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United States Department of Agriculture

Agricultural Research Service

Research Project: Genetic Improvement of Maize with Enhanced Resistance to Aflatoxin and Insects

Location: Corn Host Plant Resistance Research

Title: Genetic relationships and structure among open pollinated maize varieties adapted to eastern and southern Africa using microsatellite markers

Authors
item Semagn, Kassa -
item Magorokosho, Cosmos -
item Ogugo, Veronica -
item Makumbi, Dan -
item Warburton, Marilyn

Submitted to: Molecular Breeding
Publication Type: Peer Reviewed Journal
Publication Acceptance Date: May 27, 2014
Publication Date: June 10, 2014
Citation: Semagn, K., Magorokosho, C., Ogugo, V., Makumbi, D., Warburton, M.L. 2014. Genetic relationships and structure among open-pollinated maize varieties adapted to eastern and southern Africa using microsatellite markers. Molecular Breeding. DOI 10.1007/s11032-014-0126-z

Interpretive Summary: The International Maize and Wheat Improvement Center (CIMMYT), in collaboration with the national agricultural systems in sub-Saharan Africa (SSA), have developed various stress-tolerant and more nutritious open-pollinated varieties (OPVs) of maize that are suitable for smallholder farmers’ growing conditions in the region. In this study, we investigated how the OPVs bred in different countries of SSA are related to each other, and if they show differentiation at the genetic level due to growing conditions, breeding program, or the physical attributes that each OPV contains. In total, 218 diverse OPVs widely used in southern and eastern Africa were analyzed with 51 microsatellite (SSR) genetic markers. Our data showed the presence large amounts of genetic variability in the sample, but there were no patterns of relationships easily discernible based on but breeding programs, maturity groups, mega-environments, and specific agronomic traits. This indicates that OPVs from different regions, bred by different groups, and for different end uses, are all somewhat related to each other. This may be due to recycling of the best parental lines in developing the OPVs in all regions, or it may be that the parents used in developing the OPVs are genetically related. Either way, this study indicates that improvement may be made by selecting OPVs that are specifically adapted to each growing region rather than growing the same germplasm (or related germplasm) across large geographical areas.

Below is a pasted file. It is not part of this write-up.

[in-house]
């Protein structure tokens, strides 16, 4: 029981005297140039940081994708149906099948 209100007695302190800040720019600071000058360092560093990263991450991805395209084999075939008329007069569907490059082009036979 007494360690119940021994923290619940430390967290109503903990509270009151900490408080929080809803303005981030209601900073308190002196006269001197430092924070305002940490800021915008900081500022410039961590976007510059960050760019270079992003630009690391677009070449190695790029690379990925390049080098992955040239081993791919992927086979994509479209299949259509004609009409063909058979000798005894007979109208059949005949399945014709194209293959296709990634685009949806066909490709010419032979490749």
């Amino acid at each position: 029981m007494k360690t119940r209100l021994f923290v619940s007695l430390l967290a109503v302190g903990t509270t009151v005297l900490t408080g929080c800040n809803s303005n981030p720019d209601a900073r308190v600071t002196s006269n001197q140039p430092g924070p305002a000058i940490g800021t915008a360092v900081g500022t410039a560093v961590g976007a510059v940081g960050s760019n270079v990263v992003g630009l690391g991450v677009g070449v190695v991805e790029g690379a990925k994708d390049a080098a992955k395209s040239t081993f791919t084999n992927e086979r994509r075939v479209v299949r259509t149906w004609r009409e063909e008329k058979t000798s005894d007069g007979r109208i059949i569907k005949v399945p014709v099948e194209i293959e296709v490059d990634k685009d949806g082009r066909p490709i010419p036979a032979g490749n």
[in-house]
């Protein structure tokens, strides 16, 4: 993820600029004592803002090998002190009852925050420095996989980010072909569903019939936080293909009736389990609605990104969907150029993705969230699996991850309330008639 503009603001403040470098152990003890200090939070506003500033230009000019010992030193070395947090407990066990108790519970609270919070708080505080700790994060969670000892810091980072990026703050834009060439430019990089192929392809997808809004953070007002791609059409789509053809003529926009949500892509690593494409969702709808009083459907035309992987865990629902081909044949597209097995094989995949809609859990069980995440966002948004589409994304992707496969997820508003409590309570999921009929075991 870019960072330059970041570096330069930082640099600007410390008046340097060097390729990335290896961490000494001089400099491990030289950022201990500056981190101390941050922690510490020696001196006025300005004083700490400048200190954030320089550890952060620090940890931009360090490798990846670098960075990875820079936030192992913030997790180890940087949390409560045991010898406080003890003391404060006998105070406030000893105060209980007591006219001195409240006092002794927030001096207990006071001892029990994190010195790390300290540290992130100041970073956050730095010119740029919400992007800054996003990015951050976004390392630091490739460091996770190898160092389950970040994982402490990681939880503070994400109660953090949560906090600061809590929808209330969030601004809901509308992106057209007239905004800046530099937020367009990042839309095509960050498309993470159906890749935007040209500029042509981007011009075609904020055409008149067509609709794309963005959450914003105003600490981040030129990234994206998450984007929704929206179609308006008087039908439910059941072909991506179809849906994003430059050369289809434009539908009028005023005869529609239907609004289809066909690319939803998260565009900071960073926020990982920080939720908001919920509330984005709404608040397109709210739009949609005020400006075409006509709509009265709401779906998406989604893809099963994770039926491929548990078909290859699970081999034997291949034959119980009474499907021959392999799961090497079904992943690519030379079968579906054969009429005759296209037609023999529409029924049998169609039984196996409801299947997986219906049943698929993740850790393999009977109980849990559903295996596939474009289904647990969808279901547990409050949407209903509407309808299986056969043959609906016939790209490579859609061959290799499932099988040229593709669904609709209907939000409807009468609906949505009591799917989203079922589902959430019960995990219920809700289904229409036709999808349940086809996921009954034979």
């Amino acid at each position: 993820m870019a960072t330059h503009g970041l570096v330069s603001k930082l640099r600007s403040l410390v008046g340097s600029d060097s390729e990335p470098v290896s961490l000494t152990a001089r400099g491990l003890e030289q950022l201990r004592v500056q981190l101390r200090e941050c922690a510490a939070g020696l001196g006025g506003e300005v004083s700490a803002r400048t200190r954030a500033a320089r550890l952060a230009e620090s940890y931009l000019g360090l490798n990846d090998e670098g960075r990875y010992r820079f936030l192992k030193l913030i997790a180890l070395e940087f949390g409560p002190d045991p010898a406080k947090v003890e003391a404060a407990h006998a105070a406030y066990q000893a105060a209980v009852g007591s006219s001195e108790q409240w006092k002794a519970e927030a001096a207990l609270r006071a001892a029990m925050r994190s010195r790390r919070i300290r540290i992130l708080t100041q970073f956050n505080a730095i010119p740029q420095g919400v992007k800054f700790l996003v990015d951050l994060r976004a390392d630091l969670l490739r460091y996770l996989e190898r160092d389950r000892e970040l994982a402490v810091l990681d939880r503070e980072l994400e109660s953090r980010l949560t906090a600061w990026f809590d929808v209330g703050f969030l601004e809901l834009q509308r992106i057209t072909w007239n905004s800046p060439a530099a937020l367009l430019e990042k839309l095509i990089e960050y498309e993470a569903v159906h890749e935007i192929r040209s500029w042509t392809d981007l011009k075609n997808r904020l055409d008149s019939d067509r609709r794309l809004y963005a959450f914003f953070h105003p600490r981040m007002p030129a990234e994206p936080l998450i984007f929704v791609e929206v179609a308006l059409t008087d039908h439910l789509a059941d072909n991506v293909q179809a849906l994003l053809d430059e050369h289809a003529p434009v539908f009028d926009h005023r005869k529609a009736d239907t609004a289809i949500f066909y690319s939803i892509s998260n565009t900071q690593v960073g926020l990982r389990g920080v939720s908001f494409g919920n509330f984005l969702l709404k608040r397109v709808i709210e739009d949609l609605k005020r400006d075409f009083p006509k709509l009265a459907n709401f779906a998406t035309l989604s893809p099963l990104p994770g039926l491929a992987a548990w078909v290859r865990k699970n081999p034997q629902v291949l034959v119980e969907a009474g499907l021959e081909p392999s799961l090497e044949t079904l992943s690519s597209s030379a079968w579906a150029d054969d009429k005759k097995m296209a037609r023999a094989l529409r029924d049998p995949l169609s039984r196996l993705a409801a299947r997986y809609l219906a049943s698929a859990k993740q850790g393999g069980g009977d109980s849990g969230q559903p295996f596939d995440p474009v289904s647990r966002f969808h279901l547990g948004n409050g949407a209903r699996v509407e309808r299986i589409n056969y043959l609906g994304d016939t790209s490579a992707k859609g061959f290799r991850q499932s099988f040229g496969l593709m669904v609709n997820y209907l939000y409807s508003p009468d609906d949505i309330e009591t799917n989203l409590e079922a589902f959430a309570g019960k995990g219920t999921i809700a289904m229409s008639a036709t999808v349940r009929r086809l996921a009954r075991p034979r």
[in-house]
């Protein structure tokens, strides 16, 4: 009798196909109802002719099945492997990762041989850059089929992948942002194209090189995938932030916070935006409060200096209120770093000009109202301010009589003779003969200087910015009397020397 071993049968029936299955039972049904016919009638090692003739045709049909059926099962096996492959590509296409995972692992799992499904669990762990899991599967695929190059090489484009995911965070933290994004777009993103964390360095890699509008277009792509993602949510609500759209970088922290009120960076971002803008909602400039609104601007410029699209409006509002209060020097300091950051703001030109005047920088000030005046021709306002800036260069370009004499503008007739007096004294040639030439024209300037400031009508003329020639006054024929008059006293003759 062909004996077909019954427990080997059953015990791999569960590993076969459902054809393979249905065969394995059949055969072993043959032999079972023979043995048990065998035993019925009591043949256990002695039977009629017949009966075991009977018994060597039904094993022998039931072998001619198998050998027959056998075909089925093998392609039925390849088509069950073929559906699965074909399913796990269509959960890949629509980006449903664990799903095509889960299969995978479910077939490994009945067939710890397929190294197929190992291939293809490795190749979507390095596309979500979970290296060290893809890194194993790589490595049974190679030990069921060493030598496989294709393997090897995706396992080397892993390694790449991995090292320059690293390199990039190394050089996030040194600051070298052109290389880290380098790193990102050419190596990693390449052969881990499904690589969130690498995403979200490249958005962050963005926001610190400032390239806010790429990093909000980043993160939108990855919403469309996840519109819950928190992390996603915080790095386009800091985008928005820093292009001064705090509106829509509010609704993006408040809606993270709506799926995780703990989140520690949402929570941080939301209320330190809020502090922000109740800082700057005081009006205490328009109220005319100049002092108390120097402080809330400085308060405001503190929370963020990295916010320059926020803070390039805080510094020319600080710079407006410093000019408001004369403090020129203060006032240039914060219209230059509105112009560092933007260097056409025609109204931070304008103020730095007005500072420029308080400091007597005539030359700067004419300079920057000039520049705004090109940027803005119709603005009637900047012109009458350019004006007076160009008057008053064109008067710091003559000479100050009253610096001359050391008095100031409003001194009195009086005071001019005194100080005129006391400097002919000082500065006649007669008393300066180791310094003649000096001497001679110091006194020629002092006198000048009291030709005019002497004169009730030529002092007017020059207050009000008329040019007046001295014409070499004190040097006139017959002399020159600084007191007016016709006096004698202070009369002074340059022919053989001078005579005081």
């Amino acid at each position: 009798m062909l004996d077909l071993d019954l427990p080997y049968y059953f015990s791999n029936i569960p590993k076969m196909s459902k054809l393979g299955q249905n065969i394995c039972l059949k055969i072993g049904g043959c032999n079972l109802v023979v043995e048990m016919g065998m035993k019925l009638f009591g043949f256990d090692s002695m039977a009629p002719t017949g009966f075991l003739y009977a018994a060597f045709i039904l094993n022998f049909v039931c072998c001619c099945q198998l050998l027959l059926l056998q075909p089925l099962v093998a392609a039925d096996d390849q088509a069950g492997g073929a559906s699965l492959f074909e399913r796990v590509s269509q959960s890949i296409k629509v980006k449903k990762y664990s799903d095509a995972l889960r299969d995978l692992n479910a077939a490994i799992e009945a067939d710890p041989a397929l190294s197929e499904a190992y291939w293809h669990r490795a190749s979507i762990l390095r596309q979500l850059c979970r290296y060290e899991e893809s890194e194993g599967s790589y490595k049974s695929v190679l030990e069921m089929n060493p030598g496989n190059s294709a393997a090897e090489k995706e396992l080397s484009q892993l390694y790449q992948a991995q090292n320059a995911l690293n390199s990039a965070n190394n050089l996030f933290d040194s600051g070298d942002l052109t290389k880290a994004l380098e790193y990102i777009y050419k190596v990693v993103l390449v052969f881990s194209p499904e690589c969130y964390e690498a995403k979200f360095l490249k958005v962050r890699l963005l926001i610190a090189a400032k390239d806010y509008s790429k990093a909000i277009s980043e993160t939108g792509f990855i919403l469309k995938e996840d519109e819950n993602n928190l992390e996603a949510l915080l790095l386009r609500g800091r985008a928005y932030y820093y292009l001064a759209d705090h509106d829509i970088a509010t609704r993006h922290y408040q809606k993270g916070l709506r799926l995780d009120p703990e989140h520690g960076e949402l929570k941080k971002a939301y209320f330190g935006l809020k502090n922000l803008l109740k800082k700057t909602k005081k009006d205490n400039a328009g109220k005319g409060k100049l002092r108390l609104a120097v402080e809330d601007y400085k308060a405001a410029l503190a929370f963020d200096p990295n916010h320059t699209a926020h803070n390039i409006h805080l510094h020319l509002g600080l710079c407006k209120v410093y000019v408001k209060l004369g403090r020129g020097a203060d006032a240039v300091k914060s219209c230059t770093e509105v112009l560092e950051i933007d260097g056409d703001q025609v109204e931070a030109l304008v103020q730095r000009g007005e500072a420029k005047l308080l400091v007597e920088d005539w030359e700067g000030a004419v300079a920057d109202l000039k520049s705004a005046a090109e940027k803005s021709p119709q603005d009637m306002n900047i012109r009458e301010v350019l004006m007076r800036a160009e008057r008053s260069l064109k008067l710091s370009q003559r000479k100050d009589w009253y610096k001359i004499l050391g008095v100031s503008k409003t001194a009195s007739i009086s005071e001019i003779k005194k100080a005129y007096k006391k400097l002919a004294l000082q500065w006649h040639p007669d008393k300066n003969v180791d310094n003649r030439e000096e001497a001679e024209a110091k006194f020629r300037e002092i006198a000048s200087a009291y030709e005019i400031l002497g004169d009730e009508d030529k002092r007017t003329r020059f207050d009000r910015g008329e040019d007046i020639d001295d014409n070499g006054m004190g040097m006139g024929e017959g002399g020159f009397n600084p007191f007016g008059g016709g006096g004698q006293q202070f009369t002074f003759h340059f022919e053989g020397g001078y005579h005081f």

Technical Abstract: The International Maize and Wheat Improvement Center (CIMMYT), in collaboration with the national agricultural systems (NARS) in sub-Saharan Africa (SSA), have developed various stress-tolerant and more nutritious open-pollinated varieties (OPVs) of maize that are suitable for smallholder farmers’ growing conditions in the region. We investigated the extent of genetic differences, patterns of relationships and population structure among 218 diverse OPVs widely used in southern and eastern Africa using the model-based population structure, analysis of molecular variance, cluster analysis, principal component analysis, and discriminant analysis. The OPVs were genotyped in bulk with 51 microsatellite markers and the fluorescent detection system of the Applied Biosystems 3730 Capillary Sequencer.The number of alleles detected in each OPV varied from 72 to 155, with an overall mean of 127.6, suggesting the presence of large genetic variability among the OPVs. Genetic distance among the OPVs varied from 0.051 to 0.434, with a mean of 0.227. The different multivariate methods suggest the presence of 2 or 3 possible groups among the OPVs with overlapping variation between breeding programs, maturity groups, mega-environments, and specific agronomic traits. The OPVs widely used in eastern Africa either originated from the southern African maize breeding programs or the majority of inbred lines used as parents by the two breeding programs in developing the OPVs may be genetically related. Some of the OPVs are much older than others but they still did not show a clear pattern of genetic differentiation as compared with the recently developed ones, which is most likely due to recycling of the best parental lines in forming new OPVs. Only 5.8% and 10.8 of the pairwise kinship estimates were < 0.1 and < 0.25, respectively, clearly suggesting the presence of large proportion of common genes among the OPVs. Our data showed the presence of larger genetic variability but lower genetic distance and no clear population structure between breeding programs, maturity groups, mega-environments, and specific agronomic traits. Such results may be due to recycling of the best parental lines in developing the OPVs or the parents used in developing the OPVs may be genetically related.

Last Modified: 7/22/2014
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